RealTime IT News

Bush Appoints IP Eyes

The Bush administration is continuing its efforts to highlight overseas intellectual property theft with the creation of a new senior-level position to coordinate the government's foreign anti-piracy campaign.

In a White House personnel notice issued Friday afternoon, Bush appointed Chris Israel, currently deputy chief of staff for Commerce Secretary Carlos M. Gutierrez, as the new coordinator of international intellectual property enforcement.

In his new role, Israel will head the international work of the National Intellectual Property Law Enforcement Coordination Council (NIPLECC) and coordinate and supervise international intellectual property protection plans among other agencies.

"American ingenuity and innovation are driving forces in our economy and we need to protect our ideas, both at home and abroad," Gutierrez said in a statement. "This new position will help us to be more aggressive and also help us to better coordinate our fight against intellectual property pirates."

According to the United States Trade Representative's (USTR) office, nearly seven percent of the goods in the global marketplace are counterfeit. The Business Software Alliance (BSA) estimates that in China 90 percent of music and movies are pirated. Russia's piracy rate of American IP stands at 87 percent.

"The creation of a senior-level position to coordinate the battle against global piracy and the protection of our intellectual property sends a critical message to countries like China, Brazil and Russia, which have been lax in their enforcement of IP protections," Jim Prendergast, executive director of Americans for Technology Leadership, said in a statement praising the appointment.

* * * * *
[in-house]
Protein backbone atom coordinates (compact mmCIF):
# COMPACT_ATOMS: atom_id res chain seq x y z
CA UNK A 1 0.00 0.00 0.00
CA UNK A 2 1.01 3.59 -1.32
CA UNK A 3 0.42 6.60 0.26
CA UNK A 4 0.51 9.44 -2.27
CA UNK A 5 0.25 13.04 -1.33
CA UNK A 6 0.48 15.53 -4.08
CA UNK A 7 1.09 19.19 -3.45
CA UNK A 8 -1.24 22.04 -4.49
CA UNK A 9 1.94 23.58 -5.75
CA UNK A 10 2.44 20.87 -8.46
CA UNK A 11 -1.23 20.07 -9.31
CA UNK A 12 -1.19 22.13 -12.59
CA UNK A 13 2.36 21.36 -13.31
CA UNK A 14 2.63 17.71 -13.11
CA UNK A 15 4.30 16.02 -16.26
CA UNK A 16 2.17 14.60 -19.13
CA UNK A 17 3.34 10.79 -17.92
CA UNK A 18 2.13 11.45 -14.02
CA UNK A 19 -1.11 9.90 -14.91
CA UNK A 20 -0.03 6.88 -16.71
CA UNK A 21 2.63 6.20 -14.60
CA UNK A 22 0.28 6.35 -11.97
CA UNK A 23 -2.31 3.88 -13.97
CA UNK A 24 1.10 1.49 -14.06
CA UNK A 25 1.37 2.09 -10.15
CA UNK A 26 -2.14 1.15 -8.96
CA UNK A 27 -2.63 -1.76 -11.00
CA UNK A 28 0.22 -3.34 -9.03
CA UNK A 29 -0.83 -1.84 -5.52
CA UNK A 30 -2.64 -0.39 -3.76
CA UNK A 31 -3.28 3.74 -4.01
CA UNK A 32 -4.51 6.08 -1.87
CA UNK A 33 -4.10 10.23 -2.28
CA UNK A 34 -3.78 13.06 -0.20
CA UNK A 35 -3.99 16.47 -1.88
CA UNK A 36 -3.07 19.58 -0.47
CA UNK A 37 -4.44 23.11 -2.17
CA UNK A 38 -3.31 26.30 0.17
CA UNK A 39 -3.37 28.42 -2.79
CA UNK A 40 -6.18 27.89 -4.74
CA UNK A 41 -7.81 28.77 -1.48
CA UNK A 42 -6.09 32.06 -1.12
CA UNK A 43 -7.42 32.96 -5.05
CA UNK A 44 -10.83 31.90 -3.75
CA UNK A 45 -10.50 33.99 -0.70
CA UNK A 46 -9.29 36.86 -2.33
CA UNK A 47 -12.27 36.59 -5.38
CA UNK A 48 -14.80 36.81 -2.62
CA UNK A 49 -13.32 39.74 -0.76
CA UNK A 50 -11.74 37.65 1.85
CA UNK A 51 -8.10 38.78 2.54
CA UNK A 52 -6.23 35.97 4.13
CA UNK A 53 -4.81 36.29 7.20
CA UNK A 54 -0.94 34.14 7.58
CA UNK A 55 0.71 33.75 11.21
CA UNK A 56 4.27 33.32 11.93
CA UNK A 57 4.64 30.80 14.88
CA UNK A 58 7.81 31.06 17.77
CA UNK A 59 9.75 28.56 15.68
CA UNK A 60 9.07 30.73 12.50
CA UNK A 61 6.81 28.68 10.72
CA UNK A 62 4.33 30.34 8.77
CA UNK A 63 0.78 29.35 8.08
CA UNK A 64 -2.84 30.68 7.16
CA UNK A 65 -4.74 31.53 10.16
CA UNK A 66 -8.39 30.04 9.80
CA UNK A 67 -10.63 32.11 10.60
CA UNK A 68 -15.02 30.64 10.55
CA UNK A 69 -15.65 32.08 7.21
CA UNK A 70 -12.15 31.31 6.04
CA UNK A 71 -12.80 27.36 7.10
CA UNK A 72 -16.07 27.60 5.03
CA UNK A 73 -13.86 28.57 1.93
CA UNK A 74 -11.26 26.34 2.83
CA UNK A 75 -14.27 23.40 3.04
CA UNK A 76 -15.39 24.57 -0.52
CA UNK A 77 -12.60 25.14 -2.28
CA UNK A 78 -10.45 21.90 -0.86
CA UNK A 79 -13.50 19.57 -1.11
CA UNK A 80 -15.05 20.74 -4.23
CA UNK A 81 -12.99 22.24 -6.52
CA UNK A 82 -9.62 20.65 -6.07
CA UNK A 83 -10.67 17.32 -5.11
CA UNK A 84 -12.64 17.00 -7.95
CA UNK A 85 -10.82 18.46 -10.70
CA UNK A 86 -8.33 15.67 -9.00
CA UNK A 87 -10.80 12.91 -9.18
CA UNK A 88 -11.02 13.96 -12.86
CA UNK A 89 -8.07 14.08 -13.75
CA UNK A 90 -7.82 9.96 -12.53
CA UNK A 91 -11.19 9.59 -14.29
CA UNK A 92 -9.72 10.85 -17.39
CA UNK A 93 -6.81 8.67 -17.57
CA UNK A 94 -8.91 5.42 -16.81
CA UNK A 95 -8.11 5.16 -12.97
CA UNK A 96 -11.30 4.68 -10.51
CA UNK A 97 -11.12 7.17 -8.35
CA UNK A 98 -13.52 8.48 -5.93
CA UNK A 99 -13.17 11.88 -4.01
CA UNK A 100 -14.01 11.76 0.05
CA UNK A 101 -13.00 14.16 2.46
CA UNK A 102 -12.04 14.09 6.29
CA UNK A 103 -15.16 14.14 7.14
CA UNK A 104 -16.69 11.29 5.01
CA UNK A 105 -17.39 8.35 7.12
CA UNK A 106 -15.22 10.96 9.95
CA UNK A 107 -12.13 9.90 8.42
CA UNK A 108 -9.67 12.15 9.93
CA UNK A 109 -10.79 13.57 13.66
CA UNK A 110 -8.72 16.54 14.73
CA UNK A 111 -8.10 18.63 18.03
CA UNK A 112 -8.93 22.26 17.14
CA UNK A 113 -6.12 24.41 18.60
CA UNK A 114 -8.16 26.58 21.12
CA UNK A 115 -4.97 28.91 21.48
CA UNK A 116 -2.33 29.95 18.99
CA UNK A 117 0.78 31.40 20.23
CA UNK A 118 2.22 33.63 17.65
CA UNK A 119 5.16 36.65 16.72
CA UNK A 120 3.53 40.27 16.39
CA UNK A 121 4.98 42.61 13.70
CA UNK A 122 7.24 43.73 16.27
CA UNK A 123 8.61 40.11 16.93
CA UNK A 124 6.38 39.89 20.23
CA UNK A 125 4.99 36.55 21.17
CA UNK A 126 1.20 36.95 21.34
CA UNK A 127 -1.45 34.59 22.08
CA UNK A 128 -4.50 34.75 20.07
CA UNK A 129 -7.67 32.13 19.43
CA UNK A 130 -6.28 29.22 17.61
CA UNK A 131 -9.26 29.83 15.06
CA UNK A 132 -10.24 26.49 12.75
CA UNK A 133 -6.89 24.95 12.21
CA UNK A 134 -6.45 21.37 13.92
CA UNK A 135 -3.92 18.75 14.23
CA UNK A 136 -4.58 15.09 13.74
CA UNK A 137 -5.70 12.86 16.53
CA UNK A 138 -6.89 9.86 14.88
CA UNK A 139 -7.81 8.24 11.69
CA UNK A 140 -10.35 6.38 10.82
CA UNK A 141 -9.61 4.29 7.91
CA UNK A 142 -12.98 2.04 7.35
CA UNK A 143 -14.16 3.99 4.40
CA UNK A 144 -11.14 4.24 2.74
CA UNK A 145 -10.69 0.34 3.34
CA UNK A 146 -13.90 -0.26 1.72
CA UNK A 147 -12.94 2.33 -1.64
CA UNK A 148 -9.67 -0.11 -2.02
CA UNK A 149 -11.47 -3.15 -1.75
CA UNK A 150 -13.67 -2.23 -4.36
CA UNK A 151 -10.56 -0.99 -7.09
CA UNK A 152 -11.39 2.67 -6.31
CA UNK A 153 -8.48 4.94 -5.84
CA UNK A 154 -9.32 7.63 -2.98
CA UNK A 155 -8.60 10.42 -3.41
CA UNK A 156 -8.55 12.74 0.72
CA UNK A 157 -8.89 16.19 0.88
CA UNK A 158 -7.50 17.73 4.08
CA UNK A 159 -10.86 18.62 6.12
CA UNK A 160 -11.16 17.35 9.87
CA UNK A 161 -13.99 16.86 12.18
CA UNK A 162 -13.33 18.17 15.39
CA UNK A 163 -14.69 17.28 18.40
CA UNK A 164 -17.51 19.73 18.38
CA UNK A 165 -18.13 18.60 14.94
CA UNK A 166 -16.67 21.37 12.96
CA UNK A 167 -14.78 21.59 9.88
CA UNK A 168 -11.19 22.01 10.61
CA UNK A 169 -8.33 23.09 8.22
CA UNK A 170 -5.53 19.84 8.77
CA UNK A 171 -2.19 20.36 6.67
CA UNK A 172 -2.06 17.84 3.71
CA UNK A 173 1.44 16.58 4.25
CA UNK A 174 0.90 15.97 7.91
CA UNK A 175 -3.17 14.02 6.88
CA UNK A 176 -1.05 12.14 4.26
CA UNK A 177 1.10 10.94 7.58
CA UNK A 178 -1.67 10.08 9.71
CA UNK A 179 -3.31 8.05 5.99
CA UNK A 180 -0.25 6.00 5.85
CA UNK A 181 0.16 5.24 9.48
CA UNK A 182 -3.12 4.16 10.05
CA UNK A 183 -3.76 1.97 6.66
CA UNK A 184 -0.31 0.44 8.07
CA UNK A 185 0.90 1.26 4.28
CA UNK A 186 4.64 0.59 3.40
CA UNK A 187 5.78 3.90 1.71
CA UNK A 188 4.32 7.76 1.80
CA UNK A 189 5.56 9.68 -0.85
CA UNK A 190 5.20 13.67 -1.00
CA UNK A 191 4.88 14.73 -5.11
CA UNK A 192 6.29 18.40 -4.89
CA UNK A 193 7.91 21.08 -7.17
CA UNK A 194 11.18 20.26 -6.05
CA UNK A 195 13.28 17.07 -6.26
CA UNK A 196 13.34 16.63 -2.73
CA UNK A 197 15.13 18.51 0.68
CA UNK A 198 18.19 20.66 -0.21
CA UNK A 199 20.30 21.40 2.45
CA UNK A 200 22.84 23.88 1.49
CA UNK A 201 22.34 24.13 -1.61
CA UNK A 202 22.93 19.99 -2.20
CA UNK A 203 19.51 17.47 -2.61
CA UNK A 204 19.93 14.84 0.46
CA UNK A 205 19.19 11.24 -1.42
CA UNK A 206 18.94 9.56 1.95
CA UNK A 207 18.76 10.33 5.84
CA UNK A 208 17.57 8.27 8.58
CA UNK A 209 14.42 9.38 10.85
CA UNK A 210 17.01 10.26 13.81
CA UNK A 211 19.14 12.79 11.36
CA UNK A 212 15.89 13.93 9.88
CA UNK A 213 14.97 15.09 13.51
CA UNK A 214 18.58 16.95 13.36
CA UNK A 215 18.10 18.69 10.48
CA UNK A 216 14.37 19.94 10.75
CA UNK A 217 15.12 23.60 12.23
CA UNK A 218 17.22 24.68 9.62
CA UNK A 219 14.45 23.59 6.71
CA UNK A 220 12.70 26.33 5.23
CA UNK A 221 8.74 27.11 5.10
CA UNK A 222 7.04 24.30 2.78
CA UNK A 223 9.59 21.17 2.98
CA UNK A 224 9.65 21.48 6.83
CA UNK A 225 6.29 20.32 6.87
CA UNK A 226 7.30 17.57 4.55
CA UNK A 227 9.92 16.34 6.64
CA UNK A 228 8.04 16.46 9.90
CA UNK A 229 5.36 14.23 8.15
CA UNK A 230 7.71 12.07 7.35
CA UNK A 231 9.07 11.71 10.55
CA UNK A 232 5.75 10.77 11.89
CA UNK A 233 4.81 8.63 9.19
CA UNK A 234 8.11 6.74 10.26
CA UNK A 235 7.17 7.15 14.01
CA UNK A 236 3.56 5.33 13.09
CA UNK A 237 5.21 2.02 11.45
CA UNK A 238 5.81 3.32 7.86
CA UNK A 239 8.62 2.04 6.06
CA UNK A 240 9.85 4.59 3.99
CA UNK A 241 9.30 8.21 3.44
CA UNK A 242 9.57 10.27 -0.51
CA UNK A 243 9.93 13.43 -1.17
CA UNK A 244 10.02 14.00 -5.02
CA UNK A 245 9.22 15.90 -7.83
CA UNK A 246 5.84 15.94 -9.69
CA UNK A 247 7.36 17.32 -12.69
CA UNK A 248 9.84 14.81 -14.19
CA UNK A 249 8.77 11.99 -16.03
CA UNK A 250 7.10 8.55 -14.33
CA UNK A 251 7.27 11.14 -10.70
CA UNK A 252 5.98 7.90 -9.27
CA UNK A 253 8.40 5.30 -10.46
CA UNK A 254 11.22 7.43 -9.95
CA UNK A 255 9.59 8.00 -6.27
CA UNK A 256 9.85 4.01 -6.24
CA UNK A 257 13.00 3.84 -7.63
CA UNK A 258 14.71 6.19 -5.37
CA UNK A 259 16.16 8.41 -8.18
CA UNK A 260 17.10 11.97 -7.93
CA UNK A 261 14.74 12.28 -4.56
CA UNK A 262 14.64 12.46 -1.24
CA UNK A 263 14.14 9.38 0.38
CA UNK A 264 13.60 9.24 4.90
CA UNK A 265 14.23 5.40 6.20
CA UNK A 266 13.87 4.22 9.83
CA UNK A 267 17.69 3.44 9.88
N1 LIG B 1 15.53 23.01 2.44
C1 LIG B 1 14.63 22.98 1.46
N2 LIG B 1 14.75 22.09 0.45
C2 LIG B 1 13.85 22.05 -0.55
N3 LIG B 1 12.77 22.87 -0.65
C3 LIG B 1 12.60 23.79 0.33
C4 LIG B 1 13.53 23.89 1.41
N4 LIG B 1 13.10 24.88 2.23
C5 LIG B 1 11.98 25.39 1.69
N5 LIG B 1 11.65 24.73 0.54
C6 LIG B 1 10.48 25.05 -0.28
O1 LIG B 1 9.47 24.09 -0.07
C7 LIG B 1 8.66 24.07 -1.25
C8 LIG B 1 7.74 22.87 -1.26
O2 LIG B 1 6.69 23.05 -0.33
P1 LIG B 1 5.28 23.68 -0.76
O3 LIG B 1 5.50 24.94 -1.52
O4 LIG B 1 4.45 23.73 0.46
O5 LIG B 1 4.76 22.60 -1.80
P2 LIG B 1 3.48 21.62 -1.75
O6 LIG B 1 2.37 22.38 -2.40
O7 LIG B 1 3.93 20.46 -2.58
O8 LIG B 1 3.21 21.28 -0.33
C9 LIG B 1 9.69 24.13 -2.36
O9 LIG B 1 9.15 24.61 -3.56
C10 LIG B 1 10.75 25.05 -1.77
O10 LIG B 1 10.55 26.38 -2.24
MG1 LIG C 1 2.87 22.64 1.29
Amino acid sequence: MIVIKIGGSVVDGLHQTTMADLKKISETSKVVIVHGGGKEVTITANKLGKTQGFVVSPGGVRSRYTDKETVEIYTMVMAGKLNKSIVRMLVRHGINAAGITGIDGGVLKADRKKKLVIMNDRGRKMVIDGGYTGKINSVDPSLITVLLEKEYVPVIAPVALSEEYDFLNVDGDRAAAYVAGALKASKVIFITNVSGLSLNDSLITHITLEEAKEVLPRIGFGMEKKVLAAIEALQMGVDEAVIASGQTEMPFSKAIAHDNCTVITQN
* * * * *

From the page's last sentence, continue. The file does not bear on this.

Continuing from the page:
In May, the United States placed China on its IP Priority Watch List. Beijing joined Russia and 12 other trading parties that Washington claims are not effectively enforcing piracy laws.

"It is critical that other countries understand our resolve on IP protection and that they take the steps necessary to clamp down on piracy and protect the cycle of innovation that brings great benefits to consumers," Prendergast said.

The BSA's Robert Holleyman added in a statement of support, "The theft of intellectual property has profound implications for our nation's economy and consumers worldwide, and protection of these works must be enforced on a global scale."

Holleyman said Israel's appointment, "Allows the U.S. government to address the escalating problems of piracy, utilizing resources across multiple government agencies, in a unified, global effort."

Prior to becoming deputy chief of staff at Commerce, Israel served as deputy assistant secretary for technology policy at the agency.